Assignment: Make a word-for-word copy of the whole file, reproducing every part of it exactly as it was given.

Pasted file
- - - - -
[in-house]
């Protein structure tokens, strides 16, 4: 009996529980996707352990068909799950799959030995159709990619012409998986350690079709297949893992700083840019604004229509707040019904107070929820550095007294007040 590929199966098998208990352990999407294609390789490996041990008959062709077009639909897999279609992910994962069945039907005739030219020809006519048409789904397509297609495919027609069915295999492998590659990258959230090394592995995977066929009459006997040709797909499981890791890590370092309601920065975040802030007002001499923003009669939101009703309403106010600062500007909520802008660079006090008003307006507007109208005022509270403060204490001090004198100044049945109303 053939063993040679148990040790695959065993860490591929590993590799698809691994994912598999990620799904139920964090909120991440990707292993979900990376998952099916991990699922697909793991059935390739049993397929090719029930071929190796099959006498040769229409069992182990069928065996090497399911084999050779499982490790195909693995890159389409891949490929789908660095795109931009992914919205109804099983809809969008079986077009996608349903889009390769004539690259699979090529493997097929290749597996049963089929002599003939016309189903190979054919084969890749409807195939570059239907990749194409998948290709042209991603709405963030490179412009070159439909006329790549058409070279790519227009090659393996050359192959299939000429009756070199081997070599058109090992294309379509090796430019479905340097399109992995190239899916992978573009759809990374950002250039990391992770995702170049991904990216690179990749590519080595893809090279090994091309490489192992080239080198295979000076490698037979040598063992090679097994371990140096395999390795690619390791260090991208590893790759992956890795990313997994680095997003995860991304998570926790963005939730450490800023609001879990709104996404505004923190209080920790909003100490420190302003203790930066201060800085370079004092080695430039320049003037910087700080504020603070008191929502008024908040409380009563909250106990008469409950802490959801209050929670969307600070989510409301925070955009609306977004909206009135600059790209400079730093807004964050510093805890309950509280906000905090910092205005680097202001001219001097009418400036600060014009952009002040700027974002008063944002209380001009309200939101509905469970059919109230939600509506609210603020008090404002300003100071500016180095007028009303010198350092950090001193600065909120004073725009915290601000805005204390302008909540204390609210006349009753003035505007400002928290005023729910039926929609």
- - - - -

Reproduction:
[in-house]
């Protein structure tokens, strides 16, 4: 009996529980996707352990068909799950799959030995159709990619012409998986350690079709297949893992700083840019604004229509707040019904107070929820550095007294007040 590929199966098998208990352990999407294609390789490996041990008959062709077009639909897999279609992910994962069945039907005739030219020809006519048409789904397509297609495919027609069915295999492998590659990258959230090394592995995977066929009459006997040709797909499981890791890590370092309601920065975040802030007002001499923003009669939101009703309403106010600062500007909520802008660079006090008003307006507007109208005022509270403060204490001090004198100044049945109303 053939063993040679148990040790695959065993860490591929590993590799698809691994994912598999990620799904139920964090909120991440990707292993979900990376998952099916991990699922697909793991059935390739049993397929090719029930071929190796099959006498040769229409069992182990069928065996090497399911084999050779499982490790195909693995890159389409891949490929789908660095795109931009992914919205109804099983809809969008079986077009996608349903889009390769004539690259699979090529493997097929290749597996049963089929002599003939016309189903190979054919084969890749409807195939570059239907990749194409998948290709042209991603709405963030490179412009070159439909006329790549058409070279790519227009090659393996050359192959299939000429009756070199081997070599058109090992294309379509090796430019479905340097399109992995190239899916992978573009759809990374950002250039990391992770995702170049991904990216690179990749590519080595893809090279090994091309490489192992080239080198295979000076490698037979040598063992090679097994371990140096395999390795690619390791260090991208590893790759992956890795990313997994680095997003995860991304998570926790963005939730450490800023609001879990709104996404505004923190209080920790909003100490420190302003203790930066201060800085370079004092080695430039320049003037910087700080504020603070008191929502008024908040409380009563909250106990008469409950802490959801209050929670969307600070989510409301925070955009609306977004909206009135600059790209400079730093807004964050510093805890309950509280906000905090910092205005680097202001001219001097009418400036600060014009952009002040700027974002008063944002209380001009309200939101509905469970059919109230939600509506609210603020008090404002300003100071500016180095007028009303010198350092950090001193600065909120004073725009915290601000805005204390302008909540204390609210006349009753003035505007400002928290005023729910039926929609």